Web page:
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Stolen art show – Exhibit traces Nazi theft

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A valuable painting stolen from its original owner by the Nazis will return to the North Carolina Museum of Art, the Raleigh News & Observer and America Online reported on June 2.

Sisters Marianne and Cornelia Hainisch, of Vienna, Austria, who are the nieces and heirs of original owner Philipp Gomperz, will sell the painting to the museum for one-half to three-quarters of its estimated value.

The painting, “Madonna and Child in a Landscape,” by Lucas Cranach, was taken from Gomperz in 1940. It was bequeathed to the museum in 1964 after changing hands several times.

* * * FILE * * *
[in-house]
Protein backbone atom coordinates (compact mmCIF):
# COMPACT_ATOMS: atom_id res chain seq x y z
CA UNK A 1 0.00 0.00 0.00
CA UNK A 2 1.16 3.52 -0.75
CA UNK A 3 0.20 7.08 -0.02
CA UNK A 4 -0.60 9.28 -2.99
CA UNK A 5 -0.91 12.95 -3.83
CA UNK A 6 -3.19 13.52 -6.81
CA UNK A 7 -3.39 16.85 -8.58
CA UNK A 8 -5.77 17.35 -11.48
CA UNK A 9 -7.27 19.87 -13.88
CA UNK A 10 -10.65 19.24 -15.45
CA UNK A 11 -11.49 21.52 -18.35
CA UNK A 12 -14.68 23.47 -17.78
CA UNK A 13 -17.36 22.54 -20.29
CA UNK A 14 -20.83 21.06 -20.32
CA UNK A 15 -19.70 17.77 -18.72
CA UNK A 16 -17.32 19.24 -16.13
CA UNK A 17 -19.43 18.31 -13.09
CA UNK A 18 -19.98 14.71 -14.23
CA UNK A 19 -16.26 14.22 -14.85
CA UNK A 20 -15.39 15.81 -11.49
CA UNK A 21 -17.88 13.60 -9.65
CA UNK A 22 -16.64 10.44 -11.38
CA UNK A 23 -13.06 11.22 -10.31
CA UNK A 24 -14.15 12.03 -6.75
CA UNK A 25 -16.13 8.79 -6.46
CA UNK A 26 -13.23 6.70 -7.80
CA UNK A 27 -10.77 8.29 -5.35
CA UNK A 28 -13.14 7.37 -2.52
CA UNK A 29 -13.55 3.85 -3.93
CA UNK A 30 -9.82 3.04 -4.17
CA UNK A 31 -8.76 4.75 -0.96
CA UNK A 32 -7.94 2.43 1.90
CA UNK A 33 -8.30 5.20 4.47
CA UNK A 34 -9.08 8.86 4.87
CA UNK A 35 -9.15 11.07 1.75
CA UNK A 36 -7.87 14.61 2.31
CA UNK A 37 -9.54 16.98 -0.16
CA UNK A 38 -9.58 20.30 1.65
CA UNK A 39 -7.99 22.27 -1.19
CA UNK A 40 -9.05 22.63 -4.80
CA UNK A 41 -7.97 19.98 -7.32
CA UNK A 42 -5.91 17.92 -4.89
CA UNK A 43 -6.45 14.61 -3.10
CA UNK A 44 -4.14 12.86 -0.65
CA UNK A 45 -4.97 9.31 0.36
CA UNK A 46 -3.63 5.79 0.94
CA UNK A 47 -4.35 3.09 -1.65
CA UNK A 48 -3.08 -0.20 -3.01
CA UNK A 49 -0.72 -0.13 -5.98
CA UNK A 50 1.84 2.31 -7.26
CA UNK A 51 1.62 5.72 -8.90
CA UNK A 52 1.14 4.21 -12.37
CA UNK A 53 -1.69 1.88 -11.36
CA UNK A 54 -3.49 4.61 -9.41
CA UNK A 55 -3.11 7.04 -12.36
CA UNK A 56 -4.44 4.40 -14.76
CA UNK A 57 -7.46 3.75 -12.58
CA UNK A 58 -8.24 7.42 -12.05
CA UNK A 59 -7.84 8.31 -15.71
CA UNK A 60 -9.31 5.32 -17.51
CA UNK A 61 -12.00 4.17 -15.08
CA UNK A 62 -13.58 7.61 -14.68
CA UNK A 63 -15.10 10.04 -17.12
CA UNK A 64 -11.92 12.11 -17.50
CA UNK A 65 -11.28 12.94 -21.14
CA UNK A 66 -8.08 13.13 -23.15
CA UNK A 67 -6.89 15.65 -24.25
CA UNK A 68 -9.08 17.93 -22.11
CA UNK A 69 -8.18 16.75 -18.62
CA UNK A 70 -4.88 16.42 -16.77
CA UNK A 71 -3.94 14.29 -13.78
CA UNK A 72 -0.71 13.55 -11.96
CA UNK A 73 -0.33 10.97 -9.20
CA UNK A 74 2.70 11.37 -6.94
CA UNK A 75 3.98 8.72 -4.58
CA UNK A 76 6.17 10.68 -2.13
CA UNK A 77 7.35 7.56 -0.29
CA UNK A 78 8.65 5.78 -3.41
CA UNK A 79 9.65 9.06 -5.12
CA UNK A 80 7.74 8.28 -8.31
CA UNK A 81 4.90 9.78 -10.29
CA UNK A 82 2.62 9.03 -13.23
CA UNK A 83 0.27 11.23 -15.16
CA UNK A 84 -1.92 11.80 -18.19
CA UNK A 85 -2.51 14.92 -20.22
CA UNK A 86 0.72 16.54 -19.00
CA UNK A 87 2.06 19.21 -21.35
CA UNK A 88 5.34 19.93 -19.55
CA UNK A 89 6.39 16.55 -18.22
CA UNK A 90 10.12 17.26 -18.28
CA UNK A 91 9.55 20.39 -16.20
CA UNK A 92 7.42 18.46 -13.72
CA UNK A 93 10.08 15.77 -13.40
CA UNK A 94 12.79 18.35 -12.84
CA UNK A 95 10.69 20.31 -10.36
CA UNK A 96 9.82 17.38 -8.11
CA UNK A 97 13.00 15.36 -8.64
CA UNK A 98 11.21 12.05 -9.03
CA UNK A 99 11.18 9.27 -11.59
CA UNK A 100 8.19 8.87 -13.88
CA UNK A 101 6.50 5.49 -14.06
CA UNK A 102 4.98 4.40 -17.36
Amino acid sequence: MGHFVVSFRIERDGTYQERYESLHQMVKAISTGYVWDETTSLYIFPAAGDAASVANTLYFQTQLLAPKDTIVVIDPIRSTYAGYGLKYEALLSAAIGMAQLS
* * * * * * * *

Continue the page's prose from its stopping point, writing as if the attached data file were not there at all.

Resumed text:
“We ask you to consider this concession as a partial donation because in our opinion the public should know that the heirs of Philipp Gomperz appreciate the sense of justice shown by your decision to restitute the painting,” the Hainisch sisters wrote.

Museum director Lawrence Wheeler and chief curator John Coffey asked the sisters to consider selling the painting at a lower price so it could be used in a travelling exhibit tracing the painting’s history.

Coffey told the News & Observer that such an exhibit might include the Gestapo order to seize the painting, the fake bill of sale to Baldur von Schirach, Hitler’s lieutenant and the governor of Vienna, and the transcription of an interrogation in which Schirach recalls owning the painting but denies that it was confiscated from a Jew.

For full text, go to the News & Observer.

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